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Wood for Spars


Don Silsbe
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Finding good material to make spars for our boats has always been difficult.  I love Sitka Spruce, nut the cost and availability are prohibitive for me.  Lumberyard spruce works.  But it is getting harder to find.  I read something on the Duckworks Facebook page that I thought was interesting enough to share.  Several builders there have used poplar for their spars.  They say that you can bleach out the green by exposing it to sunlight for a few days.  What are your thoughts about using poplar?

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I’ve had success with Southern White Pine.  It has a good strength to weight ratio, but fairly expensive for clear pieces.  A few knots are tolerable, which can be drilled out with a hole cutter saw and then plugged.  Also Douglas Fir — available at Home Depot in large widths (2 x 10s or larger in long lengths).

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For what it’s worth... I used a 10 foot 5/4 x6” deck board from Lowe’s to make the boom for The Wheezer’s Spindrift 10.  I cut it to length, ripped it in half, and epoxy glued them together for a full two inch thickness.  The boards here (at Lowe’s) are southern yellow pine.  It was easy to select a completely clear board with no bend or twist from the pile and many great boards had interesting grain patterns. It was pressure treated and I let it dry some before working with it.  I glued opposite end-grain together.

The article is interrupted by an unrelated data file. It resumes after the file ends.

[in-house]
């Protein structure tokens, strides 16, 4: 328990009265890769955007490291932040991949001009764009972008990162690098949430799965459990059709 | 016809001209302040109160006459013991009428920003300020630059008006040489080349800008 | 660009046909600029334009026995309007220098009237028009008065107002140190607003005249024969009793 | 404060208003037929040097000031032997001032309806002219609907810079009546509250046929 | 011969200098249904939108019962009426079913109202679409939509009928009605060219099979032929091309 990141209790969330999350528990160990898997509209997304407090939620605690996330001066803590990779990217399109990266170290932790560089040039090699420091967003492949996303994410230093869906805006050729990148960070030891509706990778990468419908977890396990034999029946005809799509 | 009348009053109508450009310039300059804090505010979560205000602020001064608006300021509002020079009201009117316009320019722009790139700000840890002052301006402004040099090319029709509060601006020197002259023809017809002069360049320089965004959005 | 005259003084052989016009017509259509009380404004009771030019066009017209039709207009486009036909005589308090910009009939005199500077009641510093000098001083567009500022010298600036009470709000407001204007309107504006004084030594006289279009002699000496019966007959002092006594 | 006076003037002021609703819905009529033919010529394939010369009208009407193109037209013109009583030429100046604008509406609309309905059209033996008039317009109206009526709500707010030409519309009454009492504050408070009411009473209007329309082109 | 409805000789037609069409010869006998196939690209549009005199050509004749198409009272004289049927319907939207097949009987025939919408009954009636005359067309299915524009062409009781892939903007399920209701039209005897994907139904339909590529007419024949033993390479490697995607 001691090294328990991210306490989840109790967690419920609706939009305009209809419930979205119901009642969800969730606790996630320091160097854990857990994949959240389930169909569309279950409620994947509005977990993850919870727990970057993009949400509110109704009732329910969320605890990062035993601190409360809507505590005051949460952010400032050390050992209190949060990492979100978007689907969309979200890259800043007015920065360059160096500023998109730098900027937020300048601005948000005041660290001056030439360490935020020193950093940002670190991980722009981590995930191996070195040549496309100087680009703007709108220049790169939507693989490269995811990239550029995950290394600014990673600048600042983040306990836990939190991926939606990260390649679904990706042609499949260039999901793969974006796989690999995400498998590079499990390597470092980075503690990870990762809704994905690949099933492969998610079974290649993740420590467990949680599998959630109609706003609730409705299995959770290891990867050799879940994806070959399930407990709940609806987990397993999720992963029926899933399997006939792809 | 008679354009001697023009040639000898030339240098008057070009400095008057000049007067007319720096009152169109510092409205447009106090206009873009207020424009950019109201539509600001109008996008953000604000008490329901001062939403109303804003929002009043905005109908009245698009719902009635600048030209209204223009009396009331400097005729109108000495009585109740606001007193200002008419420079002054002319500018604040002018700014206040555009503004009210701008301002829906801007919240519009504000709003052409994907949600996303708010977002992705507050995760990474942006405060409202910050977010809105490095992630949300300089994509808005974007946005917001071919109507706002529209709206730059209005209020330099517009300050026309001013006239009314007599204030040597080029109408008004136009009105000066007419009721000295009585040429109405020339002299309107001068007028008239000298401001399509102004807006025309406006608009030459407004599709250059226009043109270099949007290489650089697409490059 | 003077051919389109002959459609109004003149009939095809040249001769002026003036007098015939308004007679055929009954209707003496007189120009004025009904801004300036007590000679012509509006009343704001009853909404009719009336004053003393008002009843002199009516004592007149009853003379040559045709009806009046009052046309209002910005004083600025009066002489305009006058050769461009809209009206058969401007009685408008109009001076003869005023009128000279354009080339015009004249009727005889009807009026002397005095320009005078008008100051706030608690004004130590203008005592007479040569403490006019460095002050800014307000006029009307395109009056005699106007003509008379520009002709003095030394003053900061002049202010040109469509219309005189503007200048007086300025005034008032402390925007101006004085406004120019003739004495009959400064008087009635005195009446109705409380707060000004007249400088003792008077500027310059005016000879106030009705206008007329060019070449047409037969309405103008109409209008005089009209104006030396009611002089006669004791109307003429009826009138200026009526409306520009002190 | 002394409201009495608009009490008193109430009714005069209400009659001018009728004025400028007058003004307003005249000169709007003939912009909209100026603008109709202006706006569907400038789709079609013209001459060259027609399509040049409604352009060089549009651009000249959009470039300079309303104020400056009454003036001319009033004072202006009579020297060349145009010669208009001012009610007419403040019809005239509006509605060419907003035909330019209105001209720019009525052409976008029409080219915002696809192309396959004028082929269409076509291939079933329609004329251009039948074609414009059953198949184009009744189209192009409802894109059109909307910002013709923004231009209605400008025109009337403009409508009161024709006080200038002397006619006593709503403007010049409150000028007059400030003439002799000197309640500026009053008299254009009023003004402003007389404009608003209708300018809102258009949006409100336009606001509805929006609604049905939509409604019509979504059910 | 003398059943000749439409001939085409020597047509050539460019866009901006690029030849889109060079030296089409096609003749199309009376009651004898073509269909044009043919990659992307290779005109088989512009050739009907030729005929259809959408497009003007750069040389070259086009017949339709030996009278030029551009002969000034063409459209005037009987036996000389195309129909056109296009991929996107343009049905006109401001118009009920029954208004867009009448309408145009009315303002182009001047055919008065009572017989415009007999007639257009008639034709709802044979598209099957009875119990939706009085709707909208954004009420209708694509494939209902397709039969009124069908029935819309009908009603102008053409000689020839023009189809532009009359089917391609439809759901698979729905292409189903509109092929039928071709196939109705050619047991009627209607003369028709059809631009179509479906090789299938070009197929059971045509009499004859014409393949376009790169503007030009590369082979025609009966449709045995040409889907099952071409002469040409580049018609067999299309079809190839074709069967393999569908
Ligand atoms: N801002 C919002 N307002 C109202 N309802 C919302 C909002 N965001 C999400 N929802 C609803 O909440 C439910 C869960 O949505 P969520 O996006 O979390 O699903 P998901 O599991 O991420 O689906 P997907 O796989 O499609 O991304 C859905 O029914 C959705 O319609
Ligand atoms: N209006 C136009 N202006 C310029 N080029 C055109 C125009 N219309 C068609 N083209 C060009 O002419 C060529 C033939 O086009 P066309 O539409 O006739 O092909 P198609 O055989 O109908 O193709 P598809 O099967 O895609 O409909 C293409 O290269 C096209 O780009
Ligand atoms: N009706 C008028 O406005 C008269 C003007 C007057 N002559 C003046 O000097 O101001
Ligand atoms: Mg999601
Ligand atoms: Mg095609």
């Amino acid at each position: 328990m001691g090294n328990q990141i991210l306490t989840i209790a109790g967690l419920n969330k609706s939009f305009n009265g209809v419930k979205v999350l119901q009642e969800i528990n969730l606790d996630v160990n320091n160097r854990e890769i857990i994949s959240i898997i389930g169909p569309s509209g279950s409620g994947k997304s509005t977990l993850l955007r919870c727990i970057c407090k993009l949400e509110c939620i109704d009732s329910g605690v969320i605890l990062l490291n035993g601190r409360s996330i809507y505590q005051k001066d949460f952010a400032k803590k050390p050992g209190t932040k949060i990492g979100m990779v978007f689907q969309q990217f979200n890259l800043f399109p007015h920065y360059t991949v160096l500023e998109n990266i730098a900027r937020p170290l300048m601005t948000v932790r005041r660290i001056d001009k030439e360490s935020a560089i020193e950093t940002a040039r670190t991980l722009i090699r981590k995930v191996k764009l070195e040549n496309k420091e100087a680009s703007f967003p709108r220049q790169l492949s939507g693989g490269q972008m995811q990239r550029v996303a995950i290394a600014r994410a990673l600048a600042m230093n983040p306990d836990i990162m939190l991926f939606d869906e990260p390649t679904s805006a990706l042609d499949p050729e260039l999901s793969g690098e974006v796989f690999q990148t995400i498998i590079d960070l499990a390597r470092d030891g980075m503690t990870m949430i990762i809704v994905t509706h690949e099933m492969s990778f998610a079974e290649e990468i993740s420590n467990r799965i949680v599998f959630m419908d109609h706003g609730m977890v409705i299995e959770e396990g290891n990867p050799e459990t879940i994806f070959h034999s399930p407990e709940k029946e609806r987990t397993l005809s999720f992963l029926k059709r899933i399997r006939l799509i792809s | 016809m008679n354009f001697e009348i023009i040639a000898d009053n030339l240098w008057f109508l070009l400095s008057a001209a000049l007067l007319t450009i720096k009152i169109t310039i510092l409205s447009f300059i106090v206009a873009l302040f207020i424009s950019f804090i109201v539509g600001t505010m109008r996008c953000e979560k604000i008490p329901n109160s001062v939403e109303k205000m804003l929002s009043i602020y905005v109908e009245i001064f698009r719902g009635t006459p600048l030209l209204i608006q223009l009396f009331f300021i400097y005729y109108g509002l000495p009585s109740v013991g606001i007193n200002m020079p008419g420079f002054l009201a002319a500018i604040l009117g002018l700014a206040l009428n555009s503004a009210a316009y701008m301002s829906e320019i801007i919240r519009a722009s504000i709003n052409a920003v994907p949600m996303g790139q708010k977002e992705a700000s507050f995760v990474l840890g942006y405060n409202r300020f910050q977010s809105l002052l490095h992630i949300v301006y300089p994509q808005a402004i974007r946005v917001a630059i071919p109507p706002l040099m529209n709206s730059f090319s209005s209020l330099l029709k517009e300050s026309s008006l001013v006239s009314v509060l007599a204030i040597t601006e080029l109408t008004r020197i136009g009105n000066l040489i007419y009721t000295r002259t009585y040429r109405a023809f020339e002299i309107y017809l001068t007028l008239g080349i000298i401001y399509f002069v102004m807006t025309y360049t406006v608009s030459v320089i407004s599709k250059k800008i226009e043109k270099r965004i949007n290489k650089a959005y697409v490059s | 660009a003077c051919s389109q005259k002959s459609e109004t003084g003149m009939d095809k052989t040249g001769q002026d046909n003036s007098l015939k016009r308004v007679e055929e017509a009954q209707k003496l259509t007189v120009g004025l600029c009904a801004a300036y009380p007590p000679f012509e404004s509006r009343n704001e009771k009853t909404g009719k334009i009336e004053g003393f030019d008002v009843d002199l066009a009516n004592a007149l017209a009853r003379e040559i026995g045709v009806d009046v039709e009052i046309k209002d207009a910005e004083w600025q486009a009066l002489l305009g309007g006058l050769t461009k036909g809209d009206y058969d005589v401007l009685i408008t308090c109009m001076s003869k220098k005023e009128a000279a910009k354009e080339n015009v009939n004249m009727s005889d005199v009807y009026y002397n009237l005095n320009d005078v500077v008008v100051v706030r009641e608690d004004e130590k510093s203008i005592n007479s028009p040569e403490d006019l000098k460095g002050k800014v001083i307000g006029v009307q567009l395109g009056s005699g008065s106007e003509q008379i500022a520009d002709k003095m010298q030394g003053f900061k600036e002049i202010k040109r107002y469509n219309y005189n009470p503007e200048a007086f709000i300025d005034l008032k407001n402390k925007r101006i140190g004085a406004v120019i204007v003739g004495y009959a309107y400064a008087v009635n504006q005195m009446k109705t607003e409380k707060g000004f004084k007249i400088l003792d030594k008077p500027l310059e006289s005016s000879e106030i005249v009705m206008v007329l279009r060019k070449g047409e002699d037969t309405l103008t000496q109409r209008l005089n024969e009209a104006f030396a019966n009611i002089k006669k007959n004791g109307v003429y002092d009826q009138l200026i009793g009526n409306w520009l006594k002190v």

Since the outside surfaces were planed and sanded, bringing it down to plan dimensions, the green treatment disappeared leaving the nice yellow appearance.  (Southern yellow pine is what has been in the kits I picked up from B&B.)

 

In the photo, the top and bottom two pieces are SYP from B&B for my ski-boat build. The top two were epoxied. The middle piece is the boom I made from a Lowe’s deck board. 

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Sitka Spruce is my #1 choices.  But price and availability are why I didn t use it as well

 

Alaskan Yellow Cedar is great, if you can get it.  When I was in RI it was available 10 minutes down the road.  I made my oars for my Lapwing out of it.  Here in FL no one has even heard of it.

 

Douglas Fir is a tad heavier than ideal, but it is what I used.  I made my Spindrift boom, both Lapwing masts and sprits. You can likely get some nice pieces if you are willing to create a little scrap getting the best parts even at a big box store. (cringes at the thought of big box stores) By the board wide if you have to and figure out how to get the best part of it.

 

I am skeptical that you can bleach Poplar and lose the green.  I would try it first.  I like Poplar, but it is ugly. The heartwood is white, but hard to find.